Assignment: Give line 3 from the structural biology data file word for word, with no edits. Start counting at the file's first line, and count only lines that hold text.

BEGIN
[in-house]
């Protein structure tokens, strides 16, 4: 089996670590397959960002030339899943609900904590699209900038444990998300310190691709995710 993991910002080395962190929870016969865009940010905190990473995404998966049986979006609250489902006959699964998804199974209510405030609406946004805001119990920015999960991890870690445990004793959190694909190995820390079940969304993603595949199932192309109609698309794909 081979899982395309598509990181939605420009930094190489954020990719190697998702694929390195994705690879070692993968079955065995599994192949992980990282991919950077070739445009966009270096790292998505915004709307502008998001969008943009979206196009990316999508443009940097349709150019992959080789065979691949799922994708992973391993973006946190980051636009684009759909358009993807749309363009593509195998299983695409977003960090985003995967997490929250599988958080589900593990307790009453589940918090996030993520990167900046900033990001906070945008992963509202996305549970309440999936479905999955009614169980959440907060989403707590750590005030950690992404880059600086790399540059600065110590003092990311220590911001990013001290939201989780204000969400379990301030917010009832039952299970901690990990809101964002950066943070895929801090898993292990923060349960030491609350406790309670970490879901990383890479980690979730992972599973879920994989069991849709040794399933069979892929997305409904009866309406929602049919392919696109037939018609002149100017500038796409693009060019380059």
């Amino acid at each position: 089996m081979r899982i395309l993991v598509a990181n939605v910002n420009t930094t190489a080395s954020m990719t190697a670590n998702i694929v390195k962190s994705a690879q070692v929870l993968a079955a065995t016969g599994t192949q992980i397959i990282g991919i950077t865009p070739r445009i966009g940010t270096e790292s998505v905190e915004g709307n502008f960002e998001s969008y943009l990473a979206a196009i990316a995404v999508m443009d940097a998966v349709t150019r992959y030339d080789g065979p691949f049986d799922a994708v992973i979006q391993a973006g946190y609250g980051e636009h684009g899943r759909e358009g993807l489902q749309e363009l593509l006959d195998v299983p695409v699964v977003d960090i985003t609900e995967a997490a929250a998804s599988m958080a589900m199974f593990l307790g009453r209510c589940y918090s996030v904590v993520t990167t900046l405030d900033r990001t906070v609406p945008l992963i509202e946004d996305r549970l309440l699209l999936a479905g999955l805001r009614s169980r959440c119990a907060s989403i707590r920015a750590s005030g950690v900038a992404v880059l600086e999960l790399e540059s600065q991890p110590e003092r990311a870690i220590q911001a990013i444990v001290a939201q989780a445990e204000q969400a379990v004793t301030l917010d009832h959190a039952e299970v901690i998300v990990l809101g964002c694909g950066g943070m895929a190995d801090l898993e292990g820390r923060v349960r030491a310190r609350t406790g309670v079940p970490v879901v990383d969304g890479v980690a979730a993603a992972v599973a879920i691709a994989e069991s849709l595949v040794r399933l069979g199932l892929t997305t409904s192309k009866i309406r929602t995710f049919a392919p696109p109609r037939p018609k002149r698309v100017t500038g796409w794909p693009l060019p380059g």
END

């Amino acid at each position: 089996m081979r899982i395309l993991v598509a990181n939605v910002n420009t930094t190489a080395s954020m990719t190697a670590n998702i694929v390195k962190s994705a690879q070692v929870l993968a079955a065995t016969g599994t192949q992980i397959i990282g991919i950077t865009p070739r445009i966009g940010t270096e790292s998505v905190e915004g709307n502008f960002e998001s969008y943009l990473a979206a196009i990316a995404v999508m443009d940097a998966v349709t150019r992959y030339d080789g065979p691949f049986d799922a994708v992973i979006q391993a973006g946190y609250g980051e636009h684009g899943r759909e358009g993807l489902q749309e363009l593509l006959d195998v299983p695409v699964v977003d960090i985003t609900e995967a997490a929250a998804s599988m958080a589900m199974f593990l307790g009453r209510c589940y918090s996030v904590v993520t990167t900046l405030d900033r990001t906070v609406p945008l992963i509202e946004d996305r549970l309440l699209l999936a479905g999955l805001r009614s169980r959440c119990a907060s989403i707590r920015a750590s005030g950690v900038a992404v880059l600086e999960l790399e540059s600065q991890p110590e003092r990311a870690i220590q911001a990013i444990v001290a939201q989780a445990e204000q969400a379990v004793t301030l917010d009832h959190a039952e299970v901690i998300v990990l809101g964002c694909g950066g943070m895929a190995d801090l898993e292990g820390r923060v349960r030491a310190r609350t406790g309670v079940p970490v879901v990383d969304g890479v980690a979730a993603a992972v599973a879920i691709a994989e069991s849709l595949v040794r399933l069979g199932l892929t997305t409904s192309k009866i309406r929602t995710f049919a392919p696109p109609r037939p018609k002149r698309v100017t500038g796409w794909p693009l060019p380059g």